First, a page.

Timeline of events leading to New York Times's report on Comey meeting with Trump

Posted at 10:07 PM, May 16, 2017

The New York Times reported on Tuesday that former FBI Director James Comey had written a memo, accusing Donald Trump of asking Comey to end an ongoing investigation into Michael Flynn, Trump's former National Security Adviser. Below is a timeline of pertinent events involving Comey, Flynn and Trump.

  • July 5, 2016: Comey released a statement and held a press conference declaring Hillary Clinton would not be charged for improperly handling emails while heading the State Department. Comey went on to say that Clinton was "extremely careless" in her handling of documents. The press conference came under fire from both sides of the aisle as Republicans were hoping Clinton would be criminally charged, while Democrats thought Comey should not have offered an opinion on the incident.
  • July 18, 2016: Flynn made his most public appearance during the 2016 election cycle. Speaking from the stage in Cleveland at the Republican National Convention, Flynn led chants of "Lock Her Up," despite Comey's announcement coming two weeks prior. 
  • Oct. 28, 2016: Comey sent a letter to Congress that he was reopening the Clinton case as it was discovered that Clinton staffer Huma Abedin had forwarded some secret documents to her husband while Abedin worked at the State Department. This announcement drew praise from Republicans, including Trump. Just nine days later, and two days before the election, Comey announced that the investigation was closed.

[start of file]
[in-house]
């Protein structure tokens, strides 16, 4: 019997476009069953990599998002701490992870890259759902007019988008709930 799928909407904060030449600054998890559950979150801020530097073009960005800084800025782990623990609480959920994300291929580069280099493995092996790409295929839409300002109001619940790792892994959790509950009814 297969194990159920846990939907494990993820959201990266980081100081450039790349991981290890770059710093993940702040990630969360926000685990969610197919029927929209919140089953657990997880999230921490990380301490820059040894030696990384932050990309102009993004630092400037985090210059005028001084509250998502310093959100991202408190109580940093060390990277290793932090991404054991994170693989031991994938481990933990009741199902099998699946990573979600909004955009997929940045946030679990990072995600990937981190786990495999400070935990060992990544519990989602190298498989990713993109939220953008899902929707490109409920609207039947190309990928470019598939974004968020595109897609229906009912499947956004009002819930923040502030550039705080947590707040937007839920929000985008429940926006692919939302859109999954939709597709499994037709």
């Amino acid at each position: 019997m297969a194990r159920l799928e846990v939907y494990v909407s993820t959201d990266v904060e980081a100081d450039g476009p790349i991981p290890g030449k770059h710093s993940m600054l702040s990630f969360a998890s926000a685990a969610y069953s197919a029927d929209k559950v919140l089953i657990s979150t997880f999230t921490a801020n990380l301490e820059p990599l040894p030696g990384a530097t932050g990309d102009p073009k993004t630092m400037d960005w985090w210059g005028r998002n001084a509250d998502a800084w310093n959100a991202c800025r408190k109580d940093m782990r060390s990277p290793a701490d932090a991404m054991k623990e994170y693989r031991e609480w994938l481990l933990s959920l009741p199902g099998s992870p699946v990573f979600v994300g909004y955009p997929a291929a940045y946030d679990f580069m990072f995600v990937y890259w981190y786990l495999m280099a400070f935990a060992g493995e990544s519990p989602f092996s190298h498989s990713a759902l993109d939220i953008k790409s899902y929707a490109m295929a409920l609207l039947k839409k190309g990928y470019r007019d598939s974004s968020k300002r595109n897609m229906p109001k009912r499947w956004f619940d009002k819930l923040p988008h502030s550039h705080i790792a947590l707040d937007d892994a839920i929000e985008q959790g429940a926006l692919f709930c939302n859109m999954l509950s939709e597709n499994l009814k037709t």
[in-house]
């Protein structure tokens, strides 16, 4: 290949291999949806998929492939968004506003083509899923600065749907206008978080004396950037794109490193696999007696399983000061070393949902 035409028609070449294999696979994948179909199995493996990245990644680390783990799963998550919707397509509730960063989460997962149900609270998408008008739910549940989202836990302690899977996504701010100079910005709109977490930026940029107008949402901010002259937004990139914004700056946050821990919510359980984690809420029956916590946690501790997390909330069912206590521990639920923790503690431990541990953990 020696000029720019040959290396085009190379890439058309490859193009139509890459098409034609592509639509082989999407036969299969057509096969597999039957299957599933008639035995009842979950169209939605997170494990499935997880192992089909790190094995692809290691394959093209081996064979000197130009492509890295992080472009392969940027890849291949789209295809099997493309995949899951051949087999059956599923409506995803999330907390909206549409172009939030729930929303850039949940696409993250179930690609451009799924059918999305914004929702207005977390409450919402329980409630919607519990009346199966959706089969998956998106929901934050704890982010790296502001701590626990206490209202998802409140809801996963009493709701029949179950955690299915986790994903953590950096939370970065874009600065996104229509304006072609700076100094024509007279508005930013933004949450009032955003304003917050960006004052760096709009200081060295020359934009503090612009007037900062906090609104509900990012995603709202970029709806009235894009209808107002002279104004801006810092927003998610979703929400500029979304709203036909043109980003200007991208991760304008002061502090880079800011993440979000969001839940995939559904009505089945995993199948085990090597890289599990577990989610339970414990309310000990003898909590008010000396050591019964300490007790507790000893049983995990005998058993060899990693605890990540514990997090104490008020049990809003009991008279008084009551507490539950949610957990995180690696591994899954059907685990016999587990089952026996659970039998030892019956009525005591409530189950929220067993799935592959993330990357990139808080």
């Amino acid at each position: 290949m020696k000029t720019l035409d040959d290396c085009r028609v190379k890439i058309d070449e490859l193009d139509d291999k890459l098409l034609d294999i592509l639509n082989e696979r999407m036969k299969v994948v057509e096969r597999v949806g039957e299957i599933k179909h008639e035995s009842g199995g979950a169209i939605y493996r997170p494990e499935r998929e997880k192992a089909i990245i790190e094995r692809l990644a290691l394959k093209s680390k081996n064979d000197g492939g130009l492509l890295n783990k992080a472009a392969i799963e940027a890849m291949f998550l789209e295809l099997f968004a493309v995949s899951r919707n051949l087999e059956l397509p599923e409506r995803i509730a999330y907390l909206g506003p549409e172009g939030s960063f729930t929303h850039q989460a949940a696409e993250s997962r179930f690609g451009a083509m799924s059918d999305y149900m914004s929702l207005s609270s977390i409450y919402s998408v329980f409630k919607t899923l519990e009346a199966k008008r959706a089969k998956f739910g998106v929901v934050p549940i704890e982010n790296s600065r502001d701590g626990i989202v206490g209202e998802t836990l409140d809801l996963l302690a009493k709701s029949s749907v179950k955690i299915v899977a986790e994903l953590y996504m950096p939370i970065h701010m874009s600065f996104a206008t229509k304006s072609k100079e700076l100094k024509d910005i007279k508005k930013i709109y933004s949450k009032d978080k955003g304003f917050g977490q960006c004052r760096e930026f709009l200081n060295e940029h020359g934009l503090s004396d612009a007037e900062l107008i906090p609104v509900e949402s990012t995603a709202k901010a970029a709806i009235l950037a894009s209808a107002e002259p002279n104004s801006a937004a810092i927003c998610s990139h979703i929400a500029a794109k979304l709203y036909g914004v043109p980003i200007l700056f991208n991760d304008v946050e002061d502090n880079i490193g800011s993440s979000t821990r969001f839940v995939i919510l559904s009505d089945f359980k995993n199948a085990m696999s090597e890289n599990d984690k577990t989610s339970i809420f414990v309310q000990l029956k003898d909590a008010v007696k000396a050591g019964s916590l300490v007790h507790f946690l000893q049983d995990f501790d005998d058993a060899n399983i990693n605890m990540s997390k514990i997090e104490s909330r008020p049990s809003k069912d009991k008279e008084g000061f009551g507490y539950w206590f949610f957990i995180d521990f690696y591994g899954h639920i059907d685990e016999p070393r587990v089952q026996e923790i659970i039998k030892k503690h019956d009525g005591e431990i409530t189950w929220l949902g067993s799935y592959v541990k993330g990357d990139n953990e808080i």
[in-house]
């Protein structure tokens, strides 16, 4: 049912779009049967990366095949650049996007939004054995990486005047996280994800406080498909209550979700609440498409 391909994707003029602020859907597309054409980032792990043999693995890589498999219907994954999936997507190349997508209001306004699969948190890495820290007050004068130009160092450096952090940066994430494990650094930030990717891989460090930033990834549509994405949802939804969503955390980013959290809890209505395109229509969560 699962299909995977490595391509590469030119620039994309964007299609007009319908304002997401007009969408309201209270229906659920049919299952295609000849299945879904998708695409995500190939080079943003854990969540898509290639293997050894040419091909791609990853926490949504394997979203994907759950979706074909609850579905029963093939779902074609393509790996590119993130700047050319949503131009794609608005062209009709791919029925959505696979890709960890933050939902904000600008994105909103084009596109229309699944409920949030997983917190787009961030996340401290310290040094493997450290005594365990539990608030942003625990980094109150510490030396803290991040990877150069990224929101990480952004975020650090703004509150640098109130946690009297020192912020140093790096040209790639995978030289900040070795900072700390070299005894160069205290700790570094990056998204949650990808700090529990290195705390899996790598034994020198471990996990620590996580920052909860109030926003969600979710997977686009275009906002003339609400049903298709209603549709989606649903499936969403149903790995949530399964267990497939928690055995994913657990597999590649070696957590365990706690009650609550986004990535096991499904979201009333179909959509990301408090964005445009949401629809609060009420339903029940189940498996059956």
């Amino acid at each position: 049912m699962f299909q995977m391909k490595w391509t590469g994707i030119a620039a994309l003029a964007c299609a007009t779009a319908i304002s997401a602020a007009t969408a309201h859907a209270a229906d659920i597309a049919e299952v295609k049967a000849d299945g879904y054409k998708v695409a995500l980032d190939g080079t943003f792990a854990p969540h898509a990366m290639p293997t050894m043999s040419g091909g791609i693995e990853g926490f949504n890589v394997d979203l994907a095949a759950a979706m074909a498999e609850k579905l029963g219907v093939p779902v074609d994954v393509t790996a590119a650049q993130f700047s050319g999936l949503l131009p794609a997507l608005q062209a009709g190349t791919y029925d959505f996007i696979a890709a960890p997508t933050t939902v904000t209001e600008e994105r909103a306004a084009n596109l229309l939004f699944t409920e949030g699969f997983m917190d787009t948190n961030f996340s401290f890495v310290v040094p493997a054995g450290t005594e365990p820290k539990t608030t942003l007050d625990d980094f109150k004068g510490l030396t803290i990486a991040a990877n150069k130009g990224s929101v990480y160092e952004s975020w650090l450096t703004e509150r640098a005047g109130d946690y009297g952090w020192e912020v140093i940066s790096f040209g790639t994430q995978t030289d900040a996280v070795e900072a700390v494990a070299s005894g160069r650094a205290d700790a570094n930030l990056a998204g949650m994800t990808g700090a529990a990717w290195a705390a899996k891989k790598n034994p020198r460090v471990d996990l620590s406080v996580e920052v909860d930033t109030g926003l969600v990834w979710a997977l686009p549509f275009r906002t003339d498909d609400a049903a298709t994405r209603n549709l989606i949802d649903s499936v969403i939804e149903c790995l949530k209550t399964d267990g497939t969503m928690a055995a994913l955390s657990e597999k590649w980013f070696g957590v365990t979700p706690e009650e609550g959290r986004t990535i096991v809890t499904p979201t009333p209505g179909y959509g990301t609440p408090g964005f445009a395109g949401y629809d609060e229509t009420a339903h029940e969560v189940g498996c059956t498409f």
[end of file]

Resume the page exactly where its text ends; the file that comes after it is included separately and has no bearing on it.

• Nov. 10, 2016: Two days after winning the presidential election, Trump met with President Barack Obama in the Oval Office. There, it was revealed that Obama recommended to Trump that he not hire Flynn to be part of his national security team. Trump opted to ignore Obama's recommendation. 
  • Jan. 10, 2017: Just 10 days before Trump's inauguration, multiple media outlets reported that the FBI had briefed Trump and Obama that Russia was actively trying to compromise Trump's presidency. This came as word was slowly coming from Washington officials that Russia had meddled in the 2016 election.
  • Jan. 26, 2017: Acting Attorney General Sally Yates met with Trump informing him that his National Security Adviser Flynn had been in communications with Russia over sanctions, and that Flynn had lied to Vice President Mike Pence.  
  • Feb. 13, 2017: After reports surfaced that Flynn had lied to Pence, Trump asked Flynn to step down as National Security Adviser. 
  • May 3, 2017: Comey goes before the Senate judiciary committee, telling senators he was "mildly nauseous" that his decision to reopen the Clinton case influenced the election. At that same hearing, Comey confirmed that Yates had warned the President about Flynn's discussions with Russia. 
  • May 9, 2017: After Trump returned to the White House from a weekend in New Jersey, he fired Comey, stating originally that he did so based on the Justice Department's recommendation. Deputy Attorney General Rod Rosenstein prepared a memo recommending Comey's firing on the basis of Comey's handling of the Clinton case.
  • May 11, 2017: Trump refuted his own administration officials by telling NBC's Lester Holt that he would have fired Comey regardless of the Justice Department's recommendation. He also called Comey a "showboat."
  • May 12: 2017, Trump tweets that "James Comey better hope that there are no 'tapes' of our conversations before he starts leaking to the press." This brought up questions on whether Trump has been recording conversations in the Oval Office; something his spokespeople have not given a clear answer on. 
  • May 16, 2017: A week after Comey was fired, the New York Times reported that Comey has a memo accusing Trump of requesting him to drop an investigation into Flynn. Comey reportedly documented this interaction in a memo, which was obtained by the Times.